Since we are starting our pilgrimage today through the land of Israel, I thought it appropriate to share my perspective on the Jews as proof of God’s existence. We are now walking on the land of the Jewish Mary and Jesus. It is amazing to stand on the very land God gave to Abraham 4,000 years ago when he established his new people Israel.
Winston Churchill wrote “Some people like the Jews, and some do not. But no thoughtful man can deny the fact that they are, beyond any question, the most formidable and the most remarkable race which has appeared in the world.“
He is absolutely right! I have often said they are remarkable people — gifted in a special way and blessed by God. They had no homeland for 2,000 years yet held together and thrived no matter how scattered they were or how terribly persecuted. Like cream, they always rise to the top.
Where are the Hittites, the Jebusites, and the Amorites? They disappeared; yet even though scattered over the face of the earth (called the Diaspora) the Jews have survived, remained intact, and have thrived. God made promises to Abraham that his seed would be unable to be counted — as the sand on the shore and the stars in the heavens.
Remarking on the Jews, of which he was one, St. Paul wrote: “The gifts and the calling of God are irrevocable” ( Rom 11:29). These gifts and calling are readily apparent even now, 4,000 years later. I have always thought the existence of the Jews and their incredible impact on civilization — even though their numbers are relatively small — is a convincing proof of the existence of God and to his faithfulness.
Imagine, there are only 14 million Jews in the whole world, yet look at the huge and disproportionate impact they exert on our society.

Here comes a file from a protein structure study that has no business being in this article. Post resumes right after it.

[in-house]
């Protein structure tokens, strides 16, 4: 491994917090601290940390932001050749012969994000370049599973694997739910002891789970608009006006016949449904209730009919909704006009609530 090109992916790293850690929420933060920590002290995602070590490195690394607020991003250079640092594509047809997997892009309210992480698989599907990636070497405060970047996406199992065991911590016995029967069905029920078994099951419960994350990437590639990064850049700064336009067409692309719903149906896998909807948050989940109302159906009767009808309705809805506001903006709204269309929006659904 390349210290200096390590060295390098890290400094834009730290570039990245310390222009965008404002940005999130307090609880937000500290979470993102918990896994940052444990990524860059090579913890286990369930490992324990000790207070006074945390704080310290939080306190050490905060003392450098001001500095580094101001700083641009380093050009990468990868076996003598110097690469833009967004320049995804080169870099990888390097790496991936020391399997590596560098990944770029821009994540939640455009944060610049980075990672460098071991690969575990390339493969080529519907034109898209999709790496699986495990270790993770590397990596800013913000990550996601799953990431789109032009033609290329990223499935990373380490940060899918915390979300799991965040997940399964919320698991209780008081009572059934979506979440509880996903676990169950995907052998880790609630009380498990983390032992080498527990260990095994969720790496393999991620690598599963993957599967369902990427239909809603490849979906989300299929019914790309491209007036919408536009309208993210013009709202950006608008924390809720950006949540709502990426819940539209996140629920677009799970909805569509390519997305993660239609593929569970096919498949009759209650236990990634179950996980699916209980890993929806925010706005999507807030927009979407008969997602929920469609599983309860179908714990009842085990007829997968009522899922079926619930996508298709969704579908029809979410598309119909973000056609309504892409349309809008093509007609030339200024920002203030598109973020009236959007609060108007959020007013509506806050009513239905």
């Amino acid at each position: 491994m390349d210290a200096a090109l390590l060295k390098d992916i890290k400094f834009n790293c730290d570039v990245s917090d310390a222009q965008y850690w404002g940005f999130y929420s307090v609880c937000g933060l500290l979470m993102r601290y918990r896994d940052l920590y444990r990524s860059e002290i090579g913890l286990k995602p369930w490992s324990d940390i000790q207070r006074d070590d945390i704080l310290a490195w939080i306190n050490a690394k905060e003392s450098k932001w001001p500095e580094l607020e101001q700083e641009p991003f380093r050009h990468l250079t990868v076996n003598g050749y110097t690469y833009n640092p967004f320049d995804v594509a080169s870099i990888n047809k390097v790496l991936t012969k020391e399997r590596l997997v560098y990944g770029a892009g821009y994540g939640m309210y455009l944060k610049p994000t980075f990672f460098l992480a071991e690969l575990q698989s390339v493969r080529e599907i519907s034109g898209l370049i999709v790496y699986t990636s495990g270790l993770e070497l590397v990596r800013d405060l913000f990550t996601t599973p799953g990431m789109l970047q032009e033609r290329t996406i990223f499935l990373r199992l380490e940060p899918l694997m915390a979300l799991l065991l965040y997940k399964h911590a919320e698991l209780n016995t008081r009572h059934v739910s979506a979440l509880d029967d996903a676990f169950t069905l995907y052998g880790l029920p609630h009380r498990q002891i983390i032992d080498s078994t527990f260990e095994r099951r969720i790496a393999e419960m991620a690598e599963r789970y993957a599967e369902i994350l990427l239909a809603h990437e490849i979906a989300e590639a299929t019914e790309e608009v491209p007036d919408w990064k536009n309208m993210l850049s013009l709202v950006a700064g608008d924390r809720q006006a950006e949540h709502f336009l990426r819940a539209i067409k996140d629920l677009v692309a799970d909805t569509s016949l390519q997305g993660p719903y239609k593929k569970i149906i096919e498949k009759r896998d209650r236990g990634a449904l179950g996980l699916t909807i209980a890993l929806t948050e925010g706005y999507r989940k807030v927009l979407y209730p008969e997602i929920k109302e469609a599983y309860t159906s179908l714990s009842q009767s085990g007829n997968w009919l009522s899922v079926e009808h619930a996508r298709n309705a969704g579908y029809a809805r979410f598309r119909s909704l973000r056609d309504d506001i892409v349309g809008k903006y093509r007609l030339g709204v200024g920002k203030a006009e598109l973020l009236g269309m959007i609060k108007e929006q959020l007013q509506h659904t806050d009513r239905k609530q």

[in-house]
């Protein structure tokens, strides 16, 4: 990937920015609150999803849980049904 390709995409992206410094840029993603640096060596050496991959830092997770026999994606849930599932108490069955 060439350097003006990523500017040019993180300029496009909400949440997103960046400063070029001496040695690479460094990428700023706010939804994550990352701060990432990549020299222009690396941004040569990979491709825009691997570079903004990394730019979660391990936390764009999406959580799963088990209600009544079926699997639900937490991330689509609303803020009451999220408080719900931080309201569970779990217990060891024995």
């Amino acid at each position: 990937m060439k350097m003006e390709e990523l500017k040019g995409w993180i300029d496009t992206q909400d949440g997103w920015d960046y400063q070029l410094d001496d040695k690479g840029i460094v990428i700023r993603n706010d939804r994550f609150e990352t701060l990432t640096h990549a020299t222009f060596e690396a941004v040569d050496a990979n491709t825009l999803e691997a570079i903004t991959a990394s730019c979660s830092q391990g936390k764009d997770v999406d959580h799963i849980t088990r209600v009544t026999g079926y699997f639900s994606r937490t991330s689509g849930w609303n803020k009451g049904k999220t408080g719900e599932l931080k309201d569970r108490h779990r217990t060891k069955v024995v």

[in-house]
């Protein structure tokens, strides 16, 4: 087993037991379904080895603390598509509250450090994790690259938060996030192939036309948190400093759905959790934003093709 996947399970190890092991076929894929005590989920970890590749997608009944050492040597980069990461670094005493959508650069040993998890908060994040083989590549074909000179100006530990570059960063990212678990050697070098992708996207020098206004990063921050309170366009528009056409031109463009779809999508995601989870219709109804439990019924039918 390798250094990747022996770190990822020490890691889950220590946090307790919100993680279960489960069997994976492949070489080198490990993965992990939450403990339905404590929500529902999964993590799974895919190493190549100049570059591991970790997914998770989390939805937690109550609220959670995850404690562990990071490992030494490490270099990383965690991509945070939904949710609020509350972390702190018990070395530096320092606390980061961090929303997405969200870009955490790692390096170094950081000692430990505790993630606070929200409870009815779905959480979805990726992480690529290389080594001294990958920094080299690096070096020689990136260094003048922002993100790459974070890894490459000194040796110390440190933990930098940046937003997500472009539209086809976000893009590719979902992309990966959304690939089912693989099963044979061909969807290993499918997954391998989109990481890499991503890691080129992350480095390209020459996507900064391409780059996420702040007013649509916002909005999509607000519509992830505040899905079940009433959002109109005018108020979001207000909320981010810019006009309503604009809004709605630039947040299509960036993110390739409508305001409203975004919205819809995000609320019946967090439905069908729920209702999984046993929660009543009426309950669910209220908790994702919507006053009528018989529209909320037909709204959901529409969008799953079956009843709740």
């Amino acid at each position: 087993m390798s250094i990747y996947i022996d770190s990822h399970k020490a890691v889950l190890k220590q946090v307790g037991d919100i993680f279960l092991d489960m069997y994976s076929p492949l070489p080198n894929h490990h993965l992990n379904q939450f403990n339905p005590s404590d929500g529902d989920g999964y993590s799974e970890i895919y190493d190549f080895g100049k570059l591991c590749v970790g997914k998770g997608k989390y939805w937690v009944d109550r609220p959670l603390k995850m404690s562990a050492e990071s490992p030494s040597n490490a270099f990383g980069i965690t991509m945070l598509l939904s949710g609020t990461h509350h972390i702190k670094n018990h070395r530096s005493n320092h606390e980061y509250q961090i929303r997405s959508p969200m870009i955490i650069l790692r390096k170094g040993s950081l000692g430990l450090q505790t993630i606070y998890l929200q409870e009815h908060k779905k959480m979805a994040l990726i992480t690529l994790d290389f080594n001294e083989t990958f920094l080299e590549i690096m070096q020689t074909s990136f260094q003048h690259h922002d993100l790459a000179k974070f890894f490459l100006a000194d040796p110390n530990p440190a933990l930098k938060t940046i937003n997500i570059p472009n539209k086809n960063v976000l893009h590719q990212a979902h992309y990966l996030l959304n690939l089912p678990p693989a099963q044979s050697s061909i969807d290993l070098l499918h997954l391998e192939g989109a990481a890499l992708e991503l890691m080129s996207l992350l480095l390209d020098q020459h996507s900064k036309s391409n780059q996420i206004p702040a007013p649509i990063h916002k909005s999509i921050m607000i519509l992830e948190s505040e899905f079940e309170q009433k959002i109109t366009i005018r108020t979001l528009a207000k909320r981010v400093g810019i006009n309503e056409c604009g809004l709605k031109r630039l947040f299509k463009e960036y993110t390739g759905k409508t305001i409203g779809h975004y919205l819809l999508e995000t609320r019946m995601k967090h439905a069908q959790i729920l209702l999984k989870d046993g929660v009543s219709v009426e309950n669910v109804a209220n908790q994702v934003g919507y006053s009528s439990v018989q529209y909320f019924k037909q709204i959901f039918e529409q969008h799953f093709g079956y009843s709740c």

I was recently in a bookstore buying a pile of books on Jewish culture and history — the better to understand the Bible and the roots of Christianity. The woman at the counter was surprised and asked if I was a Jew. I said, “Not by ethnicity, but certainly by affinity since I am a Catholic. I love the Jewish people and spend a lot of time in Israel.” She looked around, hesitating, and then said quietly, “I’m Jewish.”
Our late Pope referred to the Jewish people as our elder brothers — and so they are. It might be just a story, though it may also be true, that once when the Pope and the head Rabbi of Rome were going into St. Peters, the Rabbi motioned for the Pope to step in first. But the Pope stopped and gestured for the Rabbi to precede him saying, “The Old Testament first!”
There was great wisdom here. The Bible is Jewish. Only one biblical writer was a gentile and the Old Testament is 90% of what we carry in the book called the Bible. The New Testament only makes up 1/10th of the book. The Church may be the branches and the fruit, but the roots and truck of our tree are certainly Jewish.
And considering those who hate the Jews, I love the little ditty that goes like this: “How odd of God to choose the Jews, but odder still are those who choose the Jewish God and hate the Jew.”
Below is a very moving rendition of Ani Ma’amim sung magnificently at a huge Orthodox Jewish gathering. Ani Ma’amim consists of thirteen lines, each beginning with the phrase “Ani ma’amin be-emunah shelemah” (“I believe with full faith”). They are professing faith in the God of Abraham, Isaac and Jacob.
Many Jews recite Ani Ma’amin at the conclusion of their morning prayers. In some communities, Yigdal is also recited on the Shabbat and holidays after the evening service.